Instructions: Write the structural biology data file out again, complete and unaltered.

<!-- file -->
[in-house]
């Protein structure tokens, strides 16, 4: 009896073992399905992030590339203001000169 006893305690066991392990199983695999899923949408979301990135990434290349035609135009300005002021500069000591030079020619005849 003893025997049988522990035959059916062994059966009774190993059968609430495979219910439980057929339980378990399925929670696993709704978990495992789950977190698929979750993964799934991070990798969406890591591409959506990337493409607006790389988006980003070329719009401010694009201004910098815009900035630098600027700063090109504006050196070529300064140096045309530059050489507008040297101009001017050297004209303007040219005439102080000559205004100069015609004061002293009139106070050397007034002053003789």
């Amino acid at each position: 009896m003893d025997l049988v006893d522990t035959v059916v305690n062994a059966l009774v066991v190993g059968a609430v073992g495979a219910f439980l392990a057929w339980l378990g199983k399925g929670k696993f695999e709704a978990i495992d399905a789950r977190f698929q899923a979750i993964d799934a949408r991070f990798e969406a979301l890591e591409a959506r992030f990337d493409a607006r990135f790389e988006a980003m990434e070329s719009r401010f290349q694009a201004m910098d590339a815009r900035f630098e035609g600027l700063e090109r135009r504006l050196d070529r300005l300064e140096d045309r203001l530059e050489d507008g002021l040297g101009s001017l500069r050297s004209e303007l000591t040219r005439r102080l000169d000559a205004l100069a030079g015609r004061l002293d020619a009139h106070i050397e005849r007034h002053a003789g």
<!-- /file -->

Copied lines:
[in-house]
């Protein structure tokens, strides 16, 4: 009896073992399905992030590339203001000169 006893305690066991392990199983695999899923949408979301990135990434290349035609135009300005002021500069000591030079020619005849 003893025997049988522990035959059916062994059966009774190993059968609430495979219910439980057929339980378990399925929670696993709704978990495992789950977190698929979750993964799934991070990798969406890591591409959506990337493409607006790389988006980003070329719009401010694009201004910098815009900035630098600027700063090109504006050196070529300064140096045309530059050489507008040297101009001017050297004209303007040219005439102080000559205004100069015609004061002293009139106070050397007034002053003789």
């Amino acid at each position: 009896m003893d025997l049988v006893d522990t035959v059916v305690n062994a059966l009774v066991v190993g059968a609430v073992g495979a219910f439980l392990a057929w339980l378990g199983k399925g929670k696993f695999e709704a978990i495992d399905a789950r977190f698929q899923a979750i993964d799934a949408r991070f990798e969406a979301l890591e591409a959506r992030f990337d493409a607006r990135f790389e988006a980003m990434e070329s719009r401010f290349q694009a201004m910098d590339a815009r900035f630098e035609g600027l700063e090109r135009r504006l050196d070529r300005l300064e140096d045309r203001l530059e050489d507008g002021l040297g101009s001017l500069r050297s004209e303007l000591t040219r005439r102080l000169d000559a205004l100069a030079g015609r004061l002293d020619a009139h106070i050397e005849r007034h002053a003789g």